Got your thank you note, it was much appreciated, and it told me a tiny bit more about you.
- It told me you cared enough to follow up on that clinical conundrum or ethical quandary we discussed during the interview.
- I learned that you spent a few more hours/days in our wonderful city exploring the sites.
- It showed me that you have nice handwriting; that you are careful enough to avoid typos when emailing; that you sent it from your iPad; that you felt comfortable enough to text me your TY
- It reiterated to me that you could easily see yourself fitting in to our residency program.
- Oh wait, I never actually received a thank you note from you at all...
So, students, what have you heard? To send or not to send? To email or not to email?
Some say (even some residency program directors say) that a thank you note is not necessary after your interview. That it doesn't matter. That it neither enhances nor diminishes your chances of matching.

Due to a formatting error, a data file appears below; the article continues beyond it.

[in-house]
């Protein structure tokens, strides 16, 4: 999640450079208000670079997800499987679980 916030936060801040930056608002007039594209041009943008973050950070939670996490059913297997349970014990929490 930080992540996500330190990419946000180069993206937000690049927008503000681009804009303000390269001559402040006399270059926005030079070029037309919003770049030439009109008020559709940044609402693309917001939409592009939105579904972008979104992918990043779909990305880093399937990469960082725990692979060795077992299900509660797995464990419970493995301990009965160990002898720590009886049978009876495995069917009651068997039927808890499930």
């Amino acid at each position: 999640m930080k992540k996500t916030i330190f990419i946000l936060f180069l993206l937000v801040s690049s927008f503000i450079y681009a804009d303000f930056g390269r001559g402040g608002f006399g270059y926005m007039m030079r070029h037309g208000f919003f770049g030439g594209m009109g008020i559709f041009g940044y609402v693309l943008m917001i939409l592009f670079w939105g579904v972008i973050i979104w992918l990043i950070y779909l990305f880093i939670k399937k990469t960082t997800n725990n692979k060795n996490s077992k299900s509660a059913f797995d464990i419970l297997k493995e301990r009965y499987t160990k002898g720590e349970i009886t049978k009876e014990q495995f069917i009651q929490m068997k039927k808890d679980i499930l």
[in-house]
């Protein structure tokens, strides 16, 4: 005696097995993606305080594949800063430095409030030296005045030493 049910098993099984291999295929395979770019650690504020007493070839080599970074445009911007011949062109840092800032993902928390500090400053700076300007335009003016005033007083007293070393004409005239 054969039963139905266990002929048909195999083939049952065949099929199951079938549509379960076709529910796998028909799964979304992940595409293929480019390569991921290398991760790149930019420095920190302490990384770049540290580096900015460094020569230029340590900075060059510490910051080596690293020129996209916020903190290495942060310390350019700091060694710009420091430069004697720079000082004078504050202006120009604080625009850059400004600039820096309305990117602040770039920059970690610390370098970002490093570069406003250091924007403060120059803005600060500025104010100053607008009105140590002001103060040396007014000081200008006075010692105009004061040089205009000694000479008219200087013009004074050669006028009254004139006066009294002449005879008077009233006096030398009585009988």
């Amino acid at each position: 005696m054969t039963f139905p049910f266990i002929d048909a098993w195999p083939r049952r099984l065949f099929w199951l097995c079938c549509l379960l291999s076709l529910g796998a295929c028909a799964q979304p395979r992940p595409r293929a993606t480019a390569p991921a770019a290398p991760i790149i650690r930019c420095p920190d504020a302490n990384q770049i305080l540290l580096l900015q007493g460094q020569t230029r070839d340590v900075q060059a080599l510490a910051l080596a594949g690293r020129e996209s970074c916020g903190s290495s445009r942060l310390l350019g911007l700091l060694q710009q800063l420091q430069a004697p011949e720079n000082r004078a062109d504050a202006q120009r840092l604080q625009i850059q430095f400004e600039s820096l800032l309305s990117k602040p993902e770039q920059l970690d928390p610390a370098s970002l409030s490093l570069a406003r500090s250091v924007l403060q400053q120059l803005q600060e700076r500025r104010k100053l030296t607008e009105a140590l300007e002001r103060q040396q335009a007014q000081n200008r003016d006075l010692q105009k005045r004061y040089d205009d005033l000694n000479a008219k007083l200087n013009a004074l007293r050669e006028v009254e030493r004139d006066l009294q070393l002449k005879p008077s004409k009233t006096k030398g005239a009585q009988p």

However, what would make your parent/grandmother/great aunt proud? What is your inclination?
I say, do send a thanks. Take a moment to compose a thoughtful thank you. Maybe mention something that occurred on or shortly after the interview day. Or convey something you meant to say during the interview. You can be brief. But be sincere. You could send it immediately, or take a few days if you are pressed for time. Individualize it. You can email, particularly if your interviewer gave you his/her email address (i.e. it was on his/her card or conveyed to you otherwise). Or you can send it the old fashioned way. Wouldn't text or tweet it, though.